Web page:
In 2015, tourism’s direct contribution to Africa’s GDP amounted to $ 73 billion and is expected to reach $ 121 billion by 2026. Tourism’s direct contribution to real GDP has increased in annual average of 2.6% in 2011 2014.

“By creating strong links between the tourism, agriculture and infrastructure sectors, ecotourism and the medical and cultural segments of the tourism market can foster diversification into higher value-added activities and allow for a distribution wider income. To harness this potential, African governments should adopt measures to foster local sourcing, encourage local entities to participate in the tourism value chain and stimulate infrastructure development. If it benefits from these lasting investments, the tourism sector could lift millions of people out of poverty while contributing to peace and security in the region. ” UNCTAD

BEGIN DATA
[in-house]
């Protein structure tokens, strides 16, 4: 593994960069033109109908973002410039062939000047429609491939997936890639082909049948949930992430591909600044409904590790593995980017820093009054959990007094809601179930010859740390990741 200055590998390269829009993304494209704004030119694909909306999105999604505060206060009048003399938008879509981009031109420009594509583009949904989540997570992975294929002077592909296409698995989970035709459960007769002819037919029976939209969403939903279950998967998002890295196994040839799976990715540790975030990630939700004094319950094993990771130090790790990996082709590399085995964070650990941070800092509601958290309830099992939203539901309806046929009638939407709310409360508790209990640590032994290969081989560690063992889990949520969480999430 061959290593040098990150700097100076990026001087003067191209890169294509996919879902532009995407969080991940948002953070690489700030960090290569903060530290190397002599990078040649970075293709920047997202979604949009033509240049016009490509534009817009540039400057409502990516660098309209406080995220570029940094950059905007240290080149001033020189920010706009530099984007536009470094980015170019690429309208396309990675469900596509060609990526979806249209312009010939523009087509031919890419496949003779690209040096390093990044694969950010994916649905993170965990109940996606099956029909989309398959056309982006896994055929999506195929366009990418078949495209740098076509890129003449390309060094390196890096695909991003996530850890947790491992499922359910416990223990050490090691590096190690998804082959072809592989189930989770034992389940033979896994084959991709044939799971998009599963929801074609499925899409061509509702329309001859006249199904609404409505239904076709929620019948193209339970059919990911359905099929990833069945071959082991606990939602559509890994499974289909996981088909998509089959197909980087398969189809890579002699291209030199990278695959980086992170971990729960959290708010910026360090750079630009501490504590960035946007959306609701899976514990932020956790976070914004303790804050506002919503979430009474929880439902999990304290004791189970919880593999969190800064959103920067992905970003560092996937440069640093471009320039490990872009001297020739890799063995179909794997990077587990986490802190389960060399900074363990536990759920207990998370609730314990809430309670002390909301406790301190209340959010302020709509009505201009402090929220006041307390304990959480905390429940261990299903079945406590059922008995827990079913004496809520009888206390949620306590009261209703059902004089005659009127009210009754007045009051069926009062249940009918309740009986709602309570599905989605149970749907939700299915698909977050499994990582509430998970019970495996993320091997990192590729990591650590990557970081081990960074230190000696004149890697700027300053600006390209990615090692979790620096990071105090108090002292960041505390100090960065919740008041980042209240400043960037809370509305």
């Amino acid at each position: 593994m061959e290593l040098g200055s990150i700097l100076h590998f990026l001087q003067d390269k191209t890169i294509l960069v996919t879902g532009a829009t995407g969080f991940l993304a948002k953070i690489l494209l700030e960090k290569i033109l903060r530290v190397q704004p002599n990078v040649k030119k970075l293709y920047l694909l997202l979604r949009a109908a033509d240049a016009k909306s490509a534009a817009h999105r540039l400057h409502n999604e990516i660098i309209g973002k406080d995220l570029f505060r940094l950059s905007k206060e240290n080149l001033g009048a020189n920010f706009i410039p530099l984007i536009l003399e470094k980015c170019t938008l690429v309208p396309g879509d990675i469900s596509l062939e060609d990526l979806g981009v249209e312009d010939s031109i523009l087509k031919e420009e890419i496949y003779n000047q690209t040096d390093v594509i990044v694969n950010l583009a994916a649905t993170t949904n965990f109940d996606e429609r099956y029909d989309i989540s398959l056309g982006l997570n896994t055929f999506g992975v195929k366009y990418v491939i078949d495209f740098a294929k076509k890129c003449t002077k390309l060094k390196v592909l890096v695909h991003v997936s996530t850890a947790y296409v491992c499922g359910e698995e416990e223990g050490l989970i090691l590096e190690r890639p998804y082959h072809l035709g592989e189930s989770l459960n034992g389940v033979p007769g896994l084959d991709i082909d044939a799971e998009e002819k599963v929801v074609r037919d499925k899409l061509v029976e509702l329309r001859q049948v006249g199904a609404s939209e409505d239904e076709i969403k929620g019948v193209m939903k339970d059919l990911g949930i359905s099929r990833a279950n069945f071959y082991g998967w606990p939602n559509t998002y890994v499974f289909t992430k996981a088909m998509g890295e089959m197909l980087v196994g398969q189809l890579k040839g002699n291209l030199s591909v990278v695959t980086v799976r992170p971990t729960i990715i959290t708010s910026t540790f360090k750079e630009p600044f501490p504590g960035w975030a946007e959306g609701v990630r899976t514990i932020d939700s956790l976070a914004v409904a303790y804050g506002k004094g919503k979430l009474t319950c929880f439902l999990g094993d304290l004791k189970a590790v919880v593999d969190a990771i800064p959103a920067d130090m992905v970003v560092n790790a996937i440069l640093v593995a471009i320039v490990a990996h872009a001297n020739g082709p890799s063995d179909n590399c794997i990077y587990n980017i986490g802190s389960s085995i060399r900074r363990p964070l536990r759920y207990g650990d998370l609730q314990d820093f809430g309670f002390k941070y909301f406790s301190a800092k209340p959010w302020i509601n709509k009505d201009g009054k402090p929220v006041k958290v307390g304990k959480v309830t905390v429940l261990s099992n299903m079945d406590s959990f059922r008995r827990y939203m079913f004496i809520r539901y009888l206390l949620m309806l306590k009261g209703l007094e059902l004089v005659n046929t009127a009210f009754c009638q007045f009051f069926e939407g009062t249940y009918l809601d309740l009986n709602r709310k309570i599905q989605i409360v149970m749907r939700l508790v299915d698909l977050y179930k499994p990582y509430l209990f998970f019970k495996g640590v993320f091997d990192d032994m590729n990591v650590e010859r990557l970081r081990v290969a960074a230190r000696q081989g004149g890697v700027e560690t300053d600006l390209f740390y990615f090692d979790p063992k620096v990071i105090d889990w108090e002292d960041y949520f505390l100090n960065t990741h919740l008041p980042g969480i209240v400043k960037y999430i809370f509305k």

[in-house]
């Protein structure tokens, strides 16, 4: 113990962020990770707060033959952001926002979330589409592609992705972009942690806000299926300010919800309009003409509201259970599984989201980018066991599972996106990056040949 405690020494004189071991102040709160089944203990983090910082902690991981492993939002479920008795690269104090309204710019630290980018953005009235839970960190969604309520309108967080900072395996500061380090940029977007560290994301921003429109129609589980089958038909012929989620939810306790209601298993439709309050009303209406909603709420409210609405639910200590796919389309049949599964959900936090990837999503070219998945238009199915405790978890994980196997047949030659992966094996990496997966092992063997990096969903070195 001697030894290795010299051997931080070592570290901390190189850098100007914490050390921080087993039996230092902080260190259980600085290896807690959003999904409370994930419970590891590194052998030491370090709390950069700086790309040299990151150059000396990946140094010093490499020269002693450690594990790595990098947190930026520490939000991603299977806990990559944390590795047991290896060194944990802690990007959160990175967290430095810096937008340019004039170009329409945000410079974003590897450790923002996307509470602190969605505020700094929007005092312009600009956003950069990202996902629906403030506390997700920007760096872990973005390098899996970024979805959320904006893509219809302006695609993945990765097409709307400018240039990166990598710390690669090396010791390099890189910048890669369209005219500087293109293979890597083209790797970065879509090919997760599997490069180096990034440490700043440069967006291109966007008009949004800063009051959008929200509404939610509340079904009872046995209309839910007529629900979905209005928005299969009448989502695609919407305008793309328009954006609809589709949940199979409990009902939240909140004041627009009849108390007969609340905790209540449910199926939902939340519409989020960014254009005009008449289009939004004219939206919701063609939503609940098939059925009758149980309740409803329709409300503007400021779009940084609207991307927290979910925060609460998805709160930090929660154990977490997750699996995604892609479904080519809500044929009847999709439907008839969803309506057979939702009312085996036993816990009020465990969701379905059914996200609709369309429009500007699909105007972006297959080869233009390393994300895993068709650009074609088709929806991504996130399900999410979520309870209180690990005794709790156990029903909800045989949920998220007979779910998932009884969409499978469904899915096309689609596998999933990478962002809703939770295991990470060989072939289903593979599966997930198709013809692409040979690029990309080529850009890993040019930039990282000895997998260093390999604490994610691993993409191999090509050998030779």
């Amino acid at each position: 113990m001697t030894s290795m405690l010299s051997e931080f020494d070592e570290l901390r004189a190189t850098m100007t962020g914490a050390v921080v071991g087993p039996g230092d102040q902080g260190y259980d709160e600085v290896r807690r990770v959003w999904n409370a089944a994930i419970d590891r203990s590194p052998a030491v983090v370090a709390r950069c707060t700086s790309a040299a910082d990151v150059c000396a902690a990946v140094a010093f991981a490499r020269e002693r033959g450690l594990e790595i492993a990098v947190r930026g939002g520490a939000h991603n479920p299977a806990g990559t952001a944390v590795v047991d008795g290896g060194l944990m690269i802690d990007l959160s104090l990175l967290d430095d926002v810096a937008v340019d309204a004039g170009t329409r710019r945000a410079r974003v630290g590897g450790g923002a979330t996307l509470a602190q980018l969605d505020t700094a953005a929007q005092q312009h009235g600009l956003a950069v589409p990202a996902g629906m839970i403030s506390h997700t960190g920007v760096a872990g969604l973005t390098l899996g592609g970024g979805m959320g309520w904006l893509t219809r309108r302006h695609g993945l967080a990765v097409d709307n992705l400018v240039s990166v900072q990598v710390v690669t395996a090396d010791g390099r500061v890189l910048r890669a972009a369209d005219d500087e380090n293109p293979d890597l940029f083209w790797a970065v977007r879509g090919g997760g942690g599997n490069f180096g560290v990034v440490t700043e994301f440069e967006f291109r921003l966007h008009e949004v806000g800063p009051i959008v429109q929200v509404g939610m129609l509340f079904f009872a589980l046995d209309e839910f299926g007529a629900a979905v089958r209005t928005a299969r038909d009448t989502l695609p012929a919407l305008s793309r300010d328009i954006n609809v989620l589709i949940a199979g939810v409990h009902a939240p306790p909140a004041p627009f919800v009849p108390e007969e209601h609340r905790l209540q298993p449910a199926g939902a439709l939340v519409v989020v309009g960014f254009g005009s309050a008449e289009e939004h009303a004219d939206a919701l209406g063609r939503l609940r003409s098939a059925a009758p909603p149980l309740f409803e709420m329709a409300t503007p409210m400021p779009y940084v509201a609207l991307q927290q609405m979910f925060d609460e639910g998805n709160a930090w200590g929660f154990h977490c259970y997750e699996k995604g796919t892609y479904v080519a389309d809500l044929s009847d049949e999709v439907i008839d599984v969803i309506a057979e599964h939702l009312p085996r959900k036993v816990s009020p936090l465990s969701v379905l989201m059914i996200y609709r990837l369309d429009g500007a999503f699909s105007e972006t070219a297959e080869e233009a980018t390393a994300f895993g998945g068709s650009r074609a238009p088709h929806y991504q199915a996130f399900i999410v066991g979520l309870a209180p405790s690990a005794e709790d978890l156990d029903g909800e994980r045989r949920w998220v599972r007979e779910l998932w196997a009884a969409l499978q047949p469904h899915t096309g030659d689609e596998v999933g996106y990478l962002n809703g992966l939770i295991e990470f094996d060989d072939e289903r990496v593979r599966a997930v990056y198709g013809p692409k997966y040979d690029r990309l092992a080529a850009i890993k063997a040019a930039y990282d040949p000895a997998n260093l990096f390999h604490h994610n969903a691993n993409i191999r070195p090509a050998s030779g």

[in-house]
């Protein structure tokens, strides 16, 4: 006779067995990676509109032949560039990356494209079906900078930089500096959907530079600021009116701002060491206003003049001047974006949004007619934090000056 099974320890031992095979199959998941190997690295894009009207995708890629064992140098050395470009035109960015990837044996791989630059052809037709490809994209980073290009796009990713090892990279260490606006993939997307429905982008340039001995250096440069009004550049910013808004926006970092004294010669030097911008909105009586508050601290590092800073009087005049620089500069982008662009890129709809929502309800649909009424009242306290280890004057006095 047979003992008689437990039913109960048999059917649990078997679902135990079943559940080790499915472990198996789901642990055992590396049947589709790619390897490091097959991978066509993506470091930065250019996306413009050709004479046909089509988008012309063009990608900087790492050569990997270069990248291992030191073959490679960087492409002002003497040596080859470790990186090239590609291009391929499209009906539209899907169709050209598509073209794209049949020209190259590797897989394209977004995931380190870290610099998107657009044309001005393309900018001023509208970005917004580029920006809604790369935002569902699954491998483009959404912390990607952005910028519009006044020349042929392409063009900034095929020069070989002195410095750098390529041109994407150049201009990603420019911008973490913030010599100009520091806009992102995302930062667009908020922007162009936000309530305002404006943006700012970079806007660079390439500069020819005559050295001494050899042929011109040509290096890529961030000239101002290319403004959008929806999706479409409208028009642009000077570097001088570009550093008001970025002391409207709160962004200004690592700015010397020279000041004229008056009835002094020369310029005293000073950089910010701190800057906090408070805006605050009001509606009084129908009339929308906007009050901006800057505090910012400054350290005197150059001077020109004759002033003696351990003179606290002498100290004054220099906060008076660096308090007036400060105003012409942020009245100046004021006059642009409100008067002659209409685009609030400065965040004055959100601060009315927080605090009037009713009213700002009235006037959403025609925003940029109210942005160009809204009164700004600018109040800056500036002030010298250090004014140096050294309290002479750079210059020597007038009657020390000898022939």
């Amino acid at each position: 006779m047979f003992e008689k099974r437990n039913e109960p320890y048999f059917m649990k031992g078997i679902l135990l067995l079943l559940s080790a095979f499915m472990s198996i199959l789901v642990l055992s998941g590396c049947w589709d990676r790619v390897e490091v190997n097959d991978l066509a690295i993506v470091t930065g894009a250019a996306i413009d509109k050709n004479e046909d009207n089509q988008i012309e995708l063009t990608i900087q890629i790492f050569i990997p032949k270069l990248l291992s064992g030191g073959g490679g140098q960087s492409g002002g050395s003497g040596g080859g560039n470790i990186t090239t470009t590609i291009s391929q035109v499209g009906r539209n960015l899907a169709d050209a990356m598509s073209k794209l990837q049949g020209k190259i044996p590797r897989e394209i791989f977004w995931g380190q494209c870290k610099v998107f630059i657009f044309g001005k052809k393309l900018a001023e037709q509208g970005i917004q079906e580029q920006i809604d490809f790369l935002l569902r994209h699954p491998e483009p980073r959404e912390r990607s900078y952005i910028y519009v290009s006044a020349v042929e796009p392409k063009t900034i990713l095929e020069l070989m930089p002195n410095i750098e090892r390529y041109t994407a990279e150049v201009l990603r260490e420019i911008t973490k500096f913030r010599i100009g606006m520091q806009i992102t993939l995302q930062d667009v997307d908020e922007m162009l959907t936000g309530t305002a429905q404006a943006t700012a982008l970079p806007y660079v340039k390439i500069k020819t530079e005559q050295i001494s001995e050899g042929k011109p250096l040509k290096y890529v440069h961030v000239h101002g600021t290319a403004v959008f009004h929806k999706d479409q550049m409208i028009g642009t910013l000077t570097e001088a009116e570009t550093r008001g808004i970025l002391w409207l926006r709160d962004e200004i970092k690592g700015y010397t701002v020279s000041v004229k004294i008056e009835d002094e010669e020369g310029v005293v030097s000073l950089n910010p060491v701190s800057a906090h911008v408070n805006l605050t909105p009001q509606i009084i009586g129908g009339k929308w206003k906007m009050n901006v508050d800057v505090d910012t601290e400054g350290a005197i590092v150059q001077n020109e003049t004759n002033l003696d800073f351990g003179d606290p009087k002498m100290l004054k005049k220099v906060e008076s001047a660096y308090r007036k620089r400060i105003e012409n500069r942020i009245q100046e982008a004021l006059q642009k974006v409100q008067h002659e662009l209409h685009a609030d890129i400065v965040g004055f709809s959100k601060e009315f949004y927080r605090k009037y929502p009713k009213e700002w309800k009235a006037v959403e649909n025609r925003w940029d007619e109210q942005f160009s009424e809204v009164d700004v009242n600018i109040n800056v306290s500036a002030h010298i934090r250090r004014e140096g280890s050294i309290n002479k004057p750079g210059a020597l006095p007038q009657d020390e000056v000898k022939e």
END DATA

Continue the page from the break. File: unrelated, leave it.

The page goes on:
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Comme beaucoup de personnes j’ai connu l’Afrique à travers des stéréotypes : l’Afrique est pauvre, il y a la guerre, famine… Je suis devenu entrepreneur pour briser ces clichés et participer à la construction du continent. J’ai lancé plusieurs entreprises dont Kareea (Formation et développement web), Tutorys (Plate-forme de e-learning), AfrikanFunding (Plate-forme de crowdfunding). Après un échec sur ma startup Tutorys, à cause d’une mauvaise exécution Business, un manque de réseau, pas de mentor, je suis parti 6 mois en immersion dans l’écosystème Tech au Sénégal. J’ai rencontré de nombreux entrepreneurs passionnés, talentueux et déterminés. A mon retour sur Paris je décide de raconter leur histoire en créant le média AfrikaTech. L'objectif est de soutenir les entrepreneurs qui se battent quotidiennement en Afrique en leur offrant la visibilité, les connaissances, le réseautage et les capitaux nécessaires pour réussir. L'Afrique de demain se construit aujourd'hui ensemble. Rejoignez-nous ! LinkedIn: